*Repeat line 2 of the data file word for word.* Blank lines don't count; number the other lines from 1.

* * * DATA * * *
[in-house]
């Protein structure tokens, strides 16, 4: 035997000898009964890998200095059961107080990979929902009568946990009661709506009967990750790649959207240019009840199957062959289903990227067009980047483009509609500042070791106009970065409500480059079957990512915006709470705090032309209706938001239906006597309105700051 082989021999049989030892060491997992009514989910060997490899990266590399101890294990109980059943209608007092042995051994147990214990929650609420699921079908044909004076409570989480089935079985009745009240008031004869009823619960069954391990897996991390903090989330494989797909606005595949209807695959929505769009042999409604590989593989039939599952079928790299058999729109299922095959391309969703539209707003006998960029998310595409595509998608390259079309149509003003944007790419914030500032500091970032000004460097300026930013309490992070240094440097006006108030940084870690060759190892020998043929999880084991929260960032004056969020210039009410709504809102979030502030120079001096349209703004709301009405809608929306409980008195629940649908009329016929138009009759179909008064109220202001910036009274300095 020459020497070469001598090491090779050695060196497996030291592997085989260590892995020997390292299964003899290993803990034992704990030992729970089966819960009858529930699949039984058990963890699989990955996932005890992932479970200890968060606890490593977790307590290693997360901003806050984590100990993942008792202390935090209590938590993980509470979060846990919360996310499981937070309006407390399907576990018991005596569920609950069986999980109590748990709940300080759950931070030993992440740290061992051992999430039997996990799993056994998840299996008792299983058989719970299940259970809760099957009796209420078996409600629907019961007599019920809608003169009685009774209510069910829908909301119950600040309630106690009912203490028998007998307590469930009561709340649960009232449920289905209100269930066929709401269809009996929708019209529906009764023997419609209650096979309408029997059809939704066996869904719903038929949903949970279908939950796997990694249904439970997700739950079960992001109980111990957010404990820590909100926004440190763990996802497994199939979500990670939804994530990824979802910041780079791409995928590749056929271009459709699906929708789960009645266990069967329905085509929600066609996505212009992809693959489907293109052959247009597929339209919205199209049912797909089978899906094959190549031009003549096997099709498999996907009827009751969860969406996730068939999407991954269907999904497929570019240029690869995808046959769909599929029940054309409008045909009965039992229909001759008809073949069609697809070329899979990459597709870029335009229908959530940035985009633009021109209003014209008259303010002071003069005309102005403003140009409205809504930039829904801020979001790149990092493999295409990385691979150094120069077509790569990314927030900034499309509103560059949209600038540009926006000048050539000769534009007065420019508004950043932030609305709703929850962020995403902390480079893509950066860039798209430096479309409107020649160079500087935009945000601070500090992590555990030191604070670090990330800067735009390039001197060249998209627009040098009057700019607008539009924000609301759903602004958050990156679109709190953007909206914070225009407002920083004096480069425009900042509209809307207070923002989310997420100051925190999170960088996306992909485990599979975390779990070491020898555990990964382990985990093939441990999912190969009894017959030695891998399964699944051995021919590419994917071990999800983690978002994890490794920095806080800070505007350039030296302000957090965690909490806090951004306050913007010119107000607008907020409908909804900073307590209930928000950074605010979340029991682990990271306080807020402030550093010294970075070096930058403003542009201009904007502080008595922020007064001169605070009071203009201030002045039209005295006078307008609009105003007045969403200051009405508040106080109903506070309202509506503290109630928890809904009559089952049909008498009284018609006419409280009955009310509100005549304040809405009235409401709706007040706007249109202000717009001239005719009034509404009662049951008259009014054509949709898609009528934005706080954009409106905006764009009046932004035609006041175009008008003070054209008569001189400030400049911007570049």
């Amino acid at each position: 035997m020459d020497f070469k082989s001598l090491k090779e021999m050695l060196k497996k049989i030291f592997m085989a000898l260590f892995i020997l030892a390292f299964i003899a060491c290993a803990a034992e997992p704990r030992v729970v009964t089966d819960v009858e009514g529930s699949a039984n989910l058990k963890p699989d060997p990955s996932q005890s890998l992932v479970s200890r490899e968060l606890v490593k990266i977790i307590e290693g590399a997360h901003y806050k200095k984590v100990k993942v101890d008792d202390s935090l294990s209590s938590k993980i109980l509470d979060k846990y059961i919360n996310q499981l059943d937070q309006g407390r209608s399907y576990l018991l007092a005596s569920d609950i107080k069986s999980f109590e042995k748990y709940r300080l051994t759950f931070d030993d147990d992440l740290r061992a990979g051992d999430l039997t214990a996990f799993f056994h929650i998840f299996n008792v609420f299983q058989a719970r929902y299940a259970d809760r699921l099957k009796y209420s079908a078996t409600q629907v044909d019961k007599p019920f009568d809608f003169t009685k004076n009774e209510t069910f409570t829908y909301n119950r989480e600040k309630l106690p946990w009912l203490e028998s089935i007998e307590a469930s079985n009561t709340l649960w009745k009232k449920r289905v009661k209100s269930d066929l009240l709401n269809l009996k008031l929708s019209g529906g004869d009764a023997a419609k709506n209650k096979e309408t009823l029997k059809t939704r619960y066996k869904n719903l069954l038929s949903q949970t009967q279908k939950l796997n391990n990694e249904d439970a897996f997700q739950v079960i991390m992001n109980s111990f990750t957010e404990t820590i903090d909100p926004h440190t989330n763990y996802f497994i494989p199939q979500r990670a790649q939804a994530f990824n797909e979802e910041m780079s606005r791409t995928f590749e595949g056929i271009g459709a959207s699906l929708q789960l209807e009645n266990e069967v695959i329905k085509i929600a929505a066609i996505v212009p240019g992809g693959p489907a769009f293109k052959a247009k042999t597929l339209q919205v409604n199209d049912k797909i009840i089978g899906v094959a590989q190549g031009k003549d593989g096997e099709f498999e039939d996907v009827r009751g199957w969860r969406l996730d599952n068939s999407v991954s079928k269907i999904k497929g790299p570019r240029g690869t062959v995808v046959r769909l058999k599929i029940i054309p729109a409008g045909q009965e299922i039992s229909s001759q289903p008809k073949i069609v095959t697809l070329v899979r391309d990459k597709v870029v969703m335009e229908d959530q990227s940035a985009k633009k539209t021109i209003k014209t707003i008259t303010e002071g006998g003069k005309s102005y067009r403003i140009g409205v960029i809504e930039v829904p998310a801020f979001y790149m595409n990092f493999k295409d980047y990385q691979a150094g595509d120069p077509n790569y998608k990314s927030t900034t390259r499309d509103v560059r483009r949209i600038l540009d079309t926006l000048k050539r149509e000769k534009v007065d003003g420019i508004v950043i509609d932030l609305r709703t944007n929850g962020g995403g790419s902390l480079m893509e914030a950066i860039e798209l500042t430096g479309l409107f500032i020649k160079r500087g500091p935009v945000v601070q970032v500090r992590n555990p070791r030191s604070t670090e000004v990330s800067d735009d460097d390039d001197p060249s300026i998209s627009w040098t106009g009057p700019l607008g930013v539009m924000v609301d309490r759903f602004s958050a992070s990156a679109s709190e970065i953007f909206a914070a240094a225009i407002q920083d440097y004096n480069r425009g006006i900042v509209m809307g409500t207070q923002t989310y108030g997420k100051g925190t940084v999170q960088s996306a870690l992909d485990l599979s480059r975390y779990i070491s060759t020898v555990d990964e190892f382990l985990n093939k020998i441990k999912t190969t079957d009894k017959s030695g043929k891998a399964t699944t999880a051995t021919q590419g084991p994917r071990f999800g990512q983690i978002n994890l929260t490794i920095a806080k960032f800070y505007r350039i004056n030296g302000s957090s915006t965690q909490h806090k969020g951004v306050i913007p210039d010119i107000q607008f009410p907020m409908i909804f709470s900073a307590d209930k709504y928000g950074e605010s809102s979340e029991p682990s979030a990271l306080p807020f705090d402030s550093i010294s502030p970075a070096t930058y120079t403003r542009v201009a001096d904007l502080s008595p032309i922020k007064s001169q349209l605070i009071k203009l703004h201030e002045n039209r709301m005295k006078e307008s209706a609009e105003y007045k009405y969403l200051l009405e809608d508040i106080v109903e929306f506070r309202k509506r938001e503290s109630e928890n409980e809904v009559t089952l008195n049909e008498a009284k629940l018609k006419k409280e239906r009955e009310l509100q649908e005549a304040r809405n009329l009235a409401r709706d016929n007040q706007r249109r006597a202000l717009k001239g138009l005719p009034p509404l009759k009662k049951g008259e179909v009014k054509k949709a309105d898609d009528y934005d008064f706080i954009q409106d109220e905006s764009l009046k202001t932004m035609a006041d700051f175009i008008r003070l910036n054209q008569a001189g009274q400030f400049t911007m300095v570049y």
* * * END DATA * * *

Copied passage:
């Protein structure tokens, strides 16, 4: 035997000898009964890998200095059961107080990979929902009568946990009661709506009967990750790649959207240019009840199957062959289903990227067009980047483009509609500042070791106009970065409500480059079957990512915006709470705090032309209706938001239906006597309105700051 082989021999049989030892060491997992009514989910060997490899990266590399101890294990109980059943209608007092042995051994147990214990929650609420699921079908044909004076409570989480089935079985009745009240008031004869009823619960069954391990897996991390903090989330494989797909606005595949209807695959929505769009042999409604590989593989039939599952079928790299058999729109299922095959391309969703539209707003006998960029998310595409595509998608390259079309149509003003944007790419914030500032500091970032000004460097300026930013309490992070240094440097006006108030940084870690060759190892020998043929999880084991929260960032004056969020210039009410709504809102979030502030120079001096349209703004709301009405809608929306409980008195629940649908009329016929138009009759179909008064109220202001910036009274300095 020459020497070469001598090491090779050695060196497996030291592997085989260590892995020997390292299964003899290993803990034992704990030992729970089966819960009858529930699949039984058990963890699989990955996932005890992932479970200890968060606890490593977790307590290693997360901003806050984590100990993942008792202390935090209590938590993980509470979060846990919360996310499981937070309006407390399907576990018991005596569920609950069986999980109590748990709940300080759950931070030993992440740290061992051992999430039997996990799993056994998840299996008792299983058989719970299940259970809760099957009796209420078996409600629907019961007599019920809608003169009685009774209510069910829908909301119950600040309630106690009912203490028998007998307590469930009561709340649960009232449920289905209100269930066929709401269809009996929708019209529906009764023997419609209650096979309408029997059809939704066996869904719903038929949903949970279908939950796997990694249904439970997700739950079960992001109980111990957010404990820590909100926004440190763990996802497994199939979500990670939804994530990824979802910041780079791409995928590749056929271009459709699906929708789960009645266990069967329905085509929600066609996505212009992809693959489907293109052959247009597929339209919205199209049912797909089978899906094959190549031009003549096997099709498999996907009827009751969860969406996730068939999407991954269907999904497929570019240029690869995808046959769909599929029940054309409008045909009965039992229909001759008809073949069609697809070329899979990459597709870029335009229908959530940035985009633009021109209003014209008259303010002071003069005309102005403003140009409205809504930039829904801020979001790149990092493999295409990385691979150094120069077509790569990314927030900034499309509103560059949209600038540009926006000048050539000769534009007065420019508004950043932030609305709703929850962020995403902390480079893509950066860039798209430096479309409107020649160079500087935009945000601070500090992590555990030191604070670090990330800067735009390039001197060249998209627009040098009057700019607008539009924000609301759903602004958050990156679109709190953007909206914070225009407002920083004096480069425009900042509209809307207070923002989310997420100051925190999170960088996306992909485990599979975390779990070491020898555990990964382990985990093939441990999912190969009894017959030695891998399964699944051995021919590419994917071990999800983690978002994890490794920095806080800070505007350039030296302000957090965690909490806090951004306050913007010119107000607008907020409908909804900073307590209930928000950074605010979340029991682990990271306080807020402030550093010294970075070096930058403003542009201009904007502080008595922020007064001169605070009071203009201030002045039209005295006078307008609009105003007045969403200051009405508040106080109903506070309202509506503290109630928890809904009559089952049909008498009284018609006419409280009955009310509100005549304040809405009235409401709706007040706007249109202000717009001239005719009034509404009662049951008259009014054509949709898609009528934005706080954009409106905006764009009046932004035609006041175009008008003070054209008569001189400030400049911007570049």